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February, 2009 - Establishing a Focal Point

Last month I discussed painting with a “purpose”. I talked about the need to ask why we select a particular subject, what we want to say to the viewer about that subject and how we can best design our paintings to convey that message. I posed a few questions to that end:

 “What is my focal point, and what’s the best way to achieve it?”  “Do the lines in my painting lead to that focal point?” “ Is the viewer stuck there, or did I leave an egress into the rest of the painting?” “Are there counter balances within the painting to move the viewer’s eye around?” “Are the lines of my painting generally diagonal, to give the painting motion, or are they mostly vertical and horizon for a quieter, more serene feel?” Are my dark, light and middle values arranged in a way that gives the painting solidity and interest?”

In every painting there needs to be a “focal point”; some singular point of interest. Some place for the viewer to, so to speak, hang their hat. In a portrait, this is pretty well handled by the very nature of the subject. In all other types of paintings (landscapes, seascapes, florals, still lifes, market scenes etc.), a focal point must be crafted by the artist. It is paramount that the artist be clear where he wants that key point of interest and how best to direct the viewer’s attention to that spot.

Let me begin by saying, if you place an animate object in a landscape the viewer’s eye will quite naturally go there first. Unless the group of animals, or figures, is a design element in itself, it’s best to put a bit more emphasis on one of the objects in the group. This helps the viewer to latch on to something concrete.

Although there are a myriad of ways to develop a “focal point”, I’ve included a few examples that may help to lay some groundwork along those lines.

The first is a 12x16 watercolor titled “Along the Cornwall Coast”. Notice how your eye goes immediately to the figure carrying the water pails. Now cover up the figure and see how dramatically the landscape changes. Animate objects command attention. Without that figure, there is nothing in particular to capture your attention.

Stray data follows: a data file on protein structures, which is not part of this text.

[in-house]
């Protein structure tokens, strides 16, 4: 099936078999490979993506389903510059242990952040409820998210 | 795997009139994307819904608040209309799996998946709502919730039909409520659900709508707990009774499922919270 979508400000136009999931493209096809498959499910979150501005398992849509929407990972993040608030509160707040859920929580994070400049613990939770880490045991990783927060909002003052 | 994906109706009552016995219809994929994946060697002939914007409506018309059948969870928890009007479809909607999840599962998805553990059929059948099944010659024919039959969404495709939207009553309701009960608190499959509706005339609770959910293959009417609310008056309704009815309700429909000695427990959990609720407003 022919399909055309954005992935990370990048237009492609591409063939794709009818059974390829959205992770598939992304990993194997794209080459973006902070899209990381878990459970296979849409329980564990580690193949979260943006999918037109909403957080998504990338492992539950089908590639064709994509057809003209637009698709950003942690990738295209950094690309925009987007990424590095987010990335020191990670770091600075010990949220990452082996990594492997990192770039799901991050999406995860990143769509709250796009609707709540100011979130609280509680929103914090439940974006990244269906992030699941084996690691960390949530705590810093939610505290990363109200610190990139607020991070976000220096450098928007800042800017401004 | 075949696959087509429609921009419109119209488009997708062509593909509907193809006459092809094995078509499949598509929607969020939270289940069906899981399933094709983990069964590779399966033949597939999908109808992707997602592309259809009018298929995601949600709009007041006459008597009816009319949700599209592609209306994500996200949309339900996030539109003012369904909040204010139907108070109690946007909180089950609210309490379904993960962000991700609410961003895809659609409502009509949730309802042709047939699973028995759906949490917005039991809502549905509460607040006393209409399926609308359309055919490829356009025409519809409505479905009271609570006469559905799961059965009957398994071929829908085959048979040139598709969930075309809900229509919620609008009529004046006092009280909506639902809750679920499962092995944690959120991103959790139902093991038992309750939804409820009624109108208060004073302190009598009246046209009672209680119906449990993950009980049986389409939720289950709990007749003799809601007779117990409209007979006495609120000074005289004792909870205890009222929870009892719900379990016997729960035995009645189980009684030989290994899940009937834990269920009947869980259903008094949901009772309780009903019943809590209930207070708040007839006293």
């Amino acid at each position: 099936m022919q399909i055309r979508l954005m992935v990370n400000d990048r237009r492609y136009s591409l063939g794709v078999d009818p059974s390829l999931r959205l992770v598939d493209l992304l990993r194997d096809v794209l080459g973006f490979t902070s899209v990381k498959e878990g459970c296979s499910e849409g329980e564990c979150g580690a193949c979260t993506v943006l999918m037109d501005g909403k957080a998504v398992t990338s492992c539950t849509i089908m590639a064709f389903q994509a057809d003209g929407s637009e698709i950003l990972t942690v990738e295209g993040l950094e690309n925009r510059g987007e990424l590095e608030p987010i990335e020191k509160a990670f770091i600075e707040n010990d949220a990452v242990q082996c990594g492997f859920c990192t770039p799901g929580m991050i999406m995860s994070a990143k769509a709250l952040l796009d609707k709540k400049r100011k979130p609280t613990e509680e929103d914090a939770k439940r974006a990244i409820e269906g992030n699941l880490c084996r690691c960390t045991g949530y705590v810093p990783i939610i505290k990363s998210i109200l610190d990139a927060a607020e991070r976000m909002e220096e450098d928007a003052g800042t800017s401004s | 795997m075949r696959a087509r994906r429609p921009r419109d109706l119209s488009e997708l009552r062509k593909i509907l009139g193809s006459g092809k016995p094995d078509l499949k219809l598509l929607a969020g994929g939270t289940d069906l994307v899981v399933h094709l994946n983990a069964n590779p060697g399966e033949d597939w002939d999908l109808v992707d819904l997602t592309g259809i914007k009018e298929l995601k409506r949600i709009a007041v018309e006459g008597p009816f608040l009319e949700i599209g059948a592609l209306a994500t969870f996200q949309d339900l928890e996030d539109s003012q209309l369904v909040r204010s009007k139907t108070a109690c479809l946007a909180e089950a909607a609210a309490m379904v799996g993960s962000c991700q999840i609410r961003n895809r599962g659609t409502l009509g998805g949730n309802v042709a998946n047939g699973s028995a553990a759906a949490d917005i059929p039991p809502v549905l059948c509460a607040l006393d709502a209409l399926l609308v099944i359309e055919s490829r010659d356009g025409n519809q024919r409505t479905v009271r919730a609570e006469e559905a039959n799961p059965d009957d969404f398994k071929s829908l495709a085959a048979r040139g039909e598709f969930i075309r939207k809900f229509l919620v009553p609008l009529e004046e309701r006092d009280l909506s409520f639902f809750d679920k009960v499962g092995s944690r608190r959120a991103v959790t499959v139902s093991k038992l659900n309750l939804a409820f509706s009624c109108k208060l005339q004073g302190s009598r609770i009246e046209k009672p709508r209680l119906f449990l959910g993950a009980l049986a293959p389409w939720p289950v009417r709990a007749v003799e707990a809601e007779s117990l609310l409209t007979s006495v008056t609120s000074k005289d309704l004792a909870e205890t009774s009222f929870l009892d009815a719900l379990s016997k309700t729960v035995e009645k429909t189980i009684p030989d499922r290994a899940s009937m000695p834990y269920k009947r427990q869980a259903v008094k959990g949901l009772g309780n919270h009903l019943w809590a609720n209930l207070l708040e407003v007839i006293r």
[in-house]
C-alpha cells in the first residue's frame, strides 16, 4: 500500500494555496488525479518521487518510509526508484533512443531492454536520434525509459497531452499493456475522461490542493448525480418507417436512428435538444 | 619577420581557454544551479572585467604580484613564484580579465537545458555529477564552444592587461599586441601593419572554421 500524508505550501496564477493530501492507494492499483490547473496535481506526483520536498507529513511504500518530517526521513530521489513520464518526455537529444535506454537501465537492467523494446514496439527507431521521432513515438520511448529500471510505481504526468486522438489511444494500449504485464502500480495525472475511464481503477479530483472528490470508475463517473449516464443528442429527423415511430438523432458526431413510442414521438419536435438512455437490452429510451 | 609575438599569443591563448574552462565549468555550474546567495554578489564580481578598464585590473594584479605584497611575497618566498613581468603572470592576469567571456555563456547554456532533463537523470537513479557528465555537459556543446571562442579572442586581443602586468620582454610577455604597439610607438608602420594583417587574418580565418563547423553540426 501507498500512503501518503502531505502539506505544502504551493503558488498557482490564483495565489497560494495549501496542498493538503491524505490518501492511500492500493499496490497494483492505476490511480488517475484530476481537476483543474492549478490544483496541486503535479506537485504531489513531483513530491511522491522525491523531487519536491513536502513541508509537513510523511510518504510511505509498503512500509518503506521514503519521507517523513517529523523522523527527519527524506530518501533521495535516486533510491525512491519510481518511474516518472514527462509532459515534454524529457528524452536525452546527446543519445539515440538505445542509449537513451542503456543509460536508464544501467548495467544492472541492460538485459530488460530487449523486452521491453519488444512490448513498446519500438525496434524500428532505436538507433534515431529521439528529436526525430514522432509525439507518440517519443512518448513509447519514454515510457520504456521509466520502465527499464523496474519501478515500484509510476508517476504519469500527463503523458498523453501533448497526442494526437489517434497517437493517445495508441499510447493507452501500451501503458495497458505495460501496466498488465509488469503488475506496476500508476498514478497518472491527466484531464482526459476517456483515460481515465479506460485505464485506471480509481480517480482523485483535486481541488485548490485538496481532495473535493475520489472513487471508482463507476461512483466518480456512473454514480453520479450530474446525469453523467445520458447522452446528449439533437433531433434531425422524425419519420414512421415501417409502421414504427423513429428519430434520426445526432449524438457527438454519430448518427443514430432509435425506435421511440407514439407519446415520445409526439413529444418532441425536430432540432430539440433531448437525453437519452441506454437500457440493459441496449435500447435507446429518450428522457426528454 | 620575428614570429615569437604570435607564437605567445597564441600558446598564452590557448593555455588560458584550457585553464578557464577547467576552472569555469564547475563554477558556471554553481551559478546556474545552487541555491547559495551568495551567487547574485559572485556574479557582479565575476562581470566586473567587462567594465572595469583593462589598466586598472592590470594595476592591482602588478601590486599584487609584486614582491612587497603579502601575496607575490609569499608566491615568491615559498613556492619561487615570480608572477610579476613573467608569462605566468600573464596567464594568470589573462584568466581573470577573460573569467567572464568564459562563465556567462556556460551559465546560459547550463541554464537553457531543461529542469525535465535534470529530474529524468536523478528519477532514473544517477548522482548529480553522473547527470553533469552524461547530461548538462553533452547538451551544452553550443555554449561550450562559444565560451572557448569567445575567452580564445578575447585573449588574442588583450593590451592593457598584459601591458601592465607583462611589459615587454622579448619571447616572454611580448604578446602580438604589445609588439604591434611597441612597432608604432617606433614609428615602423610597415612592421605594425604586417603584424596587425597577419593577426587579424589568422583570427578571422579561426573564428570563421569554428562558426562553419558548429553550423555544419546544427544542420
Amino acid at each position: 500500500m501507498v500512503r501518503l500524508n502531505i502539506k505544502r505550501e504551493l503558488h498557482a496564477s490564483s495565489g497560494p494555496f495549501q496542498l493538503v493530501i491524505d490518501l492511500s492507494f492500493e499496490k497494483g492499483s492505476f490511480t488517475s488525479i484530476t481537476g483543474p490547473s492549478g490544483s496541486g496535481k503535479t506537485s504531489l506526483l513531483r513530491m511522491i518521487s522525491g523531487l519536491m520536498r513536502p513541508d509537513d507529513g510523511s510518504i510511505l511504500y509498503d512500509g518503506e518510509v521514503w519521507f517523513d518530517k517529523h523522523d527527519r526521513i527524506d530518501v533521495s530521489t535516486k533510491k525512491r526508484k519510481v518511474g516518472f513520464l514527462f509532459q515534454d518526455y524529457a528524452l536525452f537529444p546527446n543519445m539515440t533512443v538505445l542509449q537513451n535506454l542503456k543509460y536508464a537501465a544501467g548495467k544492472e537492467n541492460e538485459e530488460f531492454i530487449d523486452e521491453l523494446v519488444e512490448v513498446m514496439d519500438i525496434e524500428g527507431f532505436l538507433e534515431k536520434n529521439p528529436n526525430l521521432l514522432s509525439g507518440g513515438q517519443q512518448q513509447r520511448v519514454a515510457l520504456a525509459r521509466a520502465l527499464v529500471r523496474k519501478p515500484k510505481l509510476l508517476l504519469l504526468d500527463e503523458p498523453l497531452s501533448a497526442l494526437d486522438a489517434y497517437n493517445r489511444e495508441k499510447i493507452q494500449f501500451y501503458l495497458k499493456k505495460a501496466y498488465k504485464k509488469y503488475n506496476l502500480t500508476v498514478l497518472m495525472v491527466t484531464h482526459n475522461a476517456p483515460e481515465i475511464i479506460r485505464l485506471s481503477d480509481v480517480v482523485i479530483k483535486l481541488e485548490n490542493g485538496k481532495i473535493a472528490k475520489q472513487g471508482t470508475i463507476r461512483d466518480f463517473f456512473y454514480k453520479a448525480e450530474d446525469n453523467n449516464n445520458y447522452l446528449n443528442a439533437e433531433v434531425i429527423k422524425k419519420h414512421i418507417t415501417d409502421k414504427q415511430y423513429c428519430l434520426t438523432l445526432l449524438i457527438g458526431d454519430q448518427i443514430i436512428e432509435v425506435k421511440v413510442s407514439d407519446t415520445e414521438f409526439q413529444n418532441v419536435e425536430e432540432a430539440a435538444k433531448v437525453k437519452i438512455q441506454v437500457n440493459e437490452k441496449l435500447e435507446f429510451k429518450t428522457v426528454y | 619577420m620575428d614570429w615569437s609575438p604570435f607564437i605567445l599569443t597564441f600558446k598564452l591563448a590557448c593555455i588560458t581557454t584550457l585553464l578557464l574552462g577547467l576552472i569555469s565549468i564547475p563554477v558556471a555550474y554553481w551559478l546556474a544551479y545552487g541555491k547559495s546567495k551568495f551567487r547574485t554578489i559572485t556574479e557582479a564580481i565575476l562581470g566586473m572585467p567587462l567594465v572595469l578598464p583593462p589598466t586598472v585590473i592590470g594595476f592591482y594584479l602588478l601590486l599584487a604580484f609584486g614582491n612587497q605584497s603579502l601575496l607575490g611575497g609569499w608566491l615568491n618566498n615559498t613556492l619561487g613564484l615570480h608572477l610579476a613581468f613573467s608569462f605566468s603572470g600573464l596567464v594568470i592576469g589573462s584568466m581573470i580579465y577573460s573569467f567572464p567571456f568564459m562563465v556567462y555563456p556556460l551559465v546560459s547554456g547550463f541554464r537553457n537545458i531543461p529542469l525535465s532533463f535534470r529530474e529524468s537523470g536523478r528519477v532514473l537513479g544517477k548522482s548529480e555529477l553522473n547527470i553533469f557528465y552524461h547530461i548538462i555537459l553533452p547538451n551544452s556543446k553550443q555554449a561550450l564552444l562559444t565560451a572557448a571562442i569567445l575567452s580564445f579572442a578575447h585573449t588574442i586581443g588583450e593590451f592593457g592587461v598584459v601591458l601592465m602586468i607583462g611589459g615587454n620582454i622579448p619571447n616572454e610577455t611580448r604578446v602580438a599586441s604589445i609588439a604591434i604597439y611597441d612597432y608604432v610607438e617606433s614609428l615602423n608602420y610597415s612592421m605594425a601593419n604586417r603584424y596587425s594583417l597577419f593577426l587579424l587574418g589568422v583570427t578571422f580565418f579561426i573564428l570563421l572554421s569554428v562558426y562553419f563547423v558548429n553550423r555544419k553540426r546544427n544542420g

Along

 

The following piece is a painting I did for the El Paso Food and Wine Festival. It’s 30x40 oil called “Stomping the Grapes”. This is an example of having a group of figures, but keying in only a portion as a focal point. Notice how I’ve spotlighted the women stomping the grapes, and subdued all the ancillary figures. Even in the group of stompers, I pushed the highlights on the face and shoulder of the girl on the left. This helps to eliminate any confusion of where I want my initial emphasis to be.

 

grapes

 

This painting (“Reluctant Retreat” 18x24 oil) employs another handy tool when establishing a focal point. I use the principle of “aerial perspective”, where objects get lighter and cooler as they retreat in the landscape. The rider with the gun in the air commands immediate attention. The horse and rider contain the darkest darks in the painting (all the other darks have been grayed down so that they will recede). The saddle blanket against the dark body, and that bright star on the horse’s forehead (the lightest spot in the painting) are pretty demanding. I’ve also purposely kept the edges of the distant riders soft, and out of focus.

retreat

 

I painted “Las Flores” (9x7 watercolor) on a hot ninety-degree day at the Dallas Flower Market. My friend, Chase Almond, and I took refuge from the sun under one of the open-air tents. This bunch of flowers was just a few feet away, sparkling in the sunlight. Even though I painted the whole piece wet into wet, from start to finish, I was very careful not to treat all the flowers equally. The only white paper in the painting is the big flower at the upper right hand side. It is the brightest spot in the painting, ergo, the focal point of the piece. When painting florals, it is always important to select a particular flower (or small grouping) as a point of emphasis, with the other flowers acting as supporting players with varying degrees of lesser emphasis.

 

las flores

 

This 9x18 oil is called “Summer’s End”. I didn’t leave much room for doubt on this one. The front end of that boat on the lower left is the brightest spot in the painting. For extra punch, I placed it right up against a solid dark. Talk about drama. That dead tree on the upper right makes a nice counter balance. Even though the tree also sits against the dark background, I subdued its value so that it would not compete for equal attention with my focal point.

 

summers end

 

These examples don’t pretend to be an exhaustive list of ways to establish a “focal point”. It’s enough to know that there needs to be a “focal point” in every painting that we do. How we establish our center of interest is a problem that is unique to each painting endeavor.

Always ask yourselves, “Why am I painting this painting?”, “What am I trying to say?” and “How can I best design this painting to convey my intentions?”. When you answer those questions, you go from being a person who merely applies paint, to being a real artist.

Happy Painting!